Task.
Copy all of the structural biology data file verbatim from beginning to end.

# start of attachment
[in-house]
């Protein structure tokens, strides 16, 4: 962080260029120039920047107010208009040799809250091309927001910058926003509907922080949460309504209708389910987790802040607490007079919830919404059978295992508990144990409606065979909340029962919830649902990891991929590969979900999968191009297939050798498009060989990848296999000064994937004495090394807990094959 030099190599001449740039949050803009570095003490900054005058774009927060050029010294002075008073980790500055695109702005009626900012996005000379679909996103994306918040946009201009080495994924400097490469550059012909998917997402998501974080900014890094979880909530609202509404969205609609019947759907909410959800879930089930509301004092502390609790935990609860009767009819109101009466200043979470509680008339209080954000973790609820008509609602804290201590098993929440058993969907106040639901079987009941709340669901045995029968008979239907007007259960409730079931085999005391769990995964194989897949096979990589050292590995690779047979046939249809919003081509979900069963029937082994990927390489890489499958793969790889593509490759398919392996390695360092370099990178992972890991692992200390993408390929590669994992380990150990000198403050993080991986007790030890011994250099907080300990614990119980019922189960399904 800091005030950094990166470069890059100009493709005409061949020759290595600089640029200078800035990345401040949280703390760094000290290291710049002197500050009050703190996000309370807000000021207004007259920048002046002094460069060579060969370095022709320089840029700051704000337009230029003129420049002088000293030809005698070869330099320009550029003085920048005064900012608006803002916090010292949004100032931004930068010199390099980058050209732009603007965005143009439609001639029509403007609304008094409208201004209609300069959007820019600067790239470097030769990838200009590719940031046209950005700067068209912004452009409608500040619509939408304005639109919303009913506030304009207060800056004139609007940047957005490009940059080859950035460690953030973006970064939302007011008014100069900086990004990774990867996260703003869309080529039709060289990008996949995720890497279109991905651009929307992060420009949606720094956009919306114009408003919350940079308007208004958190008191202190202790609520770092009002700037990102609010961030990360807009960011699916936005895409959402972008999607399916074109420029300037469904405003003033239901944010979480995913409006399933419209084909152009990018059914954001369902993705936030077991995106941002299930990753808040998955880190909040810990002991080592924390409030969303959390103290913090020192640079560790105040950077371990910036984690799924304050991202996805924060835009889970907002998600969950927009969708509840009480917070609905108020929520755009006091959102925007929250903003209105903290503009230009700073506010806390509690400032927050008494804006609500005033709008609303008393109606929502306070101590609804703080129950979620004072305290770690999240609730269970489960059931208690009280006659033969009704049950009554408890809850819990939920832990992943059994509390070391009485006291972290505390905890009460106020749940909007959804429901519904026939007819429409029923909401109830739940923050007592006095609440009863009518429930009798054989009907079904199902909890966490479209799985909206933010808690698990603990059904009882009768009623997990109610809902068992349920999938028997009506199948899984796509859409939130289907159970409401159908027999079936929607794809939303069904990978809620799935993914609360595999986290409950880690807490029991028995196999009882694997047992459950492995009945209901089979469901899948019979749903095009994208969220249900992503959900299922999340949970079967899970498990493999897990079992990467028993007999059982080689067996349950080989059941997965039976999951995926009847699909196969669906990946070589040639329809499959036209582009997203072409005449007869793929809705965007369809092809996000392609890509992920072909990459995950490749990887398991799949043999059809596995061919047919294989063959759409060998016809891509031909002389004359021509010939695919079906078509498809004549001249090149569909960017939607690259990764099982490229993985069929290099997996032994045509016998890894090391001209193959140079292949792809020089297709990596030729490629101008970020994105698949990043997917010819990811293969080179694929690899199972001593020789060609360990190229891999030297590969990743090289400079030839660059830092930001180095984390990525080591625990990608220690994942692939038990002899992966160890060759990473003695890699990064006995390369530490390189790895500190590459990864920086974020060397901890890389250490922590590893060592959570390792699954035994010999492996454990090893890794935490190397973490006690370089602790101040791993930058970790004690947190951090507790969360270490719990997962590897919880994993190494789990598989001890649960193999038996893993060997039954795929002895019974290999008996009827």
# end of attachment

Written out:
[in-house]
């Protein structure tokens, strides 16, 4: 962080260029120039920047107010208009040799809250091309927001910058926003509907922080949460309504209708389910987790802040607490007079919830919404059978295992508990144990409606065979909340029962919830649902990891991929590969979900999968191009297939050798498009060989990848296999000064994937004495090394807990094959 030099190599001449740039949050803009570095003490900054005058774009927060050029010294002075008073980790500055695109702005009626900012996005000379679909996103994306918040946009201009080495994924400097490469550059012909998917997402998501974080900014890094979880909530609202509404969205609609019947759907909410959800879930089930509301004092502390609790935990609860009767009819109101009466200043979470509680008339209080954000973790609820008509609602804290201590098993929440058993969907106040639901079987009941709340669901045995029968008979239907007007259960409730079931085999005391769990995964194989897949096979990589050292590995690779047979046939249809919003081509979900069963029937082994990927390489890489499958793969790889593509490759398919392996390695360092370099990178992972890991692992200390993408390929590669994992380990150990000198403050993080991986007790030890011994250099907080300990614990119980019922189960399904 800091005030950094990166470069890059100009493709005409061949020759290595600089640029200078800035990345401040949280703390760094000290290291710049002197500050009050703190996000309370807000000021207004007259920048002046002094460069060579060969370095022709320089840029700051704000337009230029003129420049002088000293030809005698070869330099320009550029003085920048005064900012608006803002916090010292949004100032931004930068010199390099980058050209732009603007965005143009439609001639029509403007609304008094409208201004209609300069959007820019600067790239470097030769990838200009590719940031046209950005700067068209912004452009409608500040619509939408304005639109919303009913506030304009207060800056004139609007940047957005490009940059080859950035460690953030973006970064939302007011008014100069900086990004990774990867996260703003869309080529039709060289990008996949995720890497279109991905651009929307992060420009949606720094956009919306114009408003919350940079308007208004958190008191202190202790609520770092009002700037990102609010961030990360807009960011699916936005895409959402972008999607399916074109420029300037469904405003003033239901944010979480995913409006399933419209084909152009990018059914954001369902993705936030077991995106941002299930990753808040998955880190909040810990002991080592924390409030969303959390103290913090020192640079560790105040950077371990910036984690799924304050991202996805924060835009889970907002998600969950927009969708509840009480917070609905108020929520755009006091959102925007929250903003209105903290503009230009700073506010806390509690400032927050008494804006609500005033709008609303008393109606929502306070101590609804703080129950979620004072305290770690999240609730269970489960059931208690009280006659033969009704049950009554408890809850819990939920832990992943059994509390070391009485006291972290505390905890009460106020749940909007959804429901519904026939007819429409029923909401109830739940923050007592006095609440009863009518429930009798054989009907079904199902909890966490479209799985909206933010808690698990603990059904009882009768009623997990109610809902068992349920999938028997009506199948899984796509859409939130289907159970409401159908027999079936929607794809939303069904990978809620799935993914609360595999986290409950880690807490029991028995196999009882694997047992459950492995009945209901089979469901899948019979749903095009994208969220249900992503959900299922999340949970079967899970498990493999897990079992990467028993007999059982080689067996349950080989059941997965039976999951995926009847699909196969669906990946070589040639329809499959036209582009997203072409005449007869793929809705965007369809092809996000392609890509992920072909990459995950490749990887398991799949043999059809596995061919047919294989063959759409060998016809891509031909002389004359021509010939695919079906078509498809004549001249090149569909960017939607690259990764099982490229993985069929290099997996032994045509016998890894090391001209193959140079292949792809020089297709990596030729490629101008970020994105698949990043997917010819990811293969080179694929690899199972001593020789060609360990190229891999030297590969990743090289400079030839660059830092930001180095984390990525080591625990990608220690994942692939038990002899992966160890060759990473003695890699990064006995390369530490390189790895500190590459990864920086974020060397901890890389250490922590590893060592959570390792699954035994010999492996454990090893890794935490190397973490006690370089602790101040791993930058970790004690947190951090507790969360270490719990997962590897919880994993190494789990598989001890649960193999038996893993060997039954795929002895019974290999008996009827």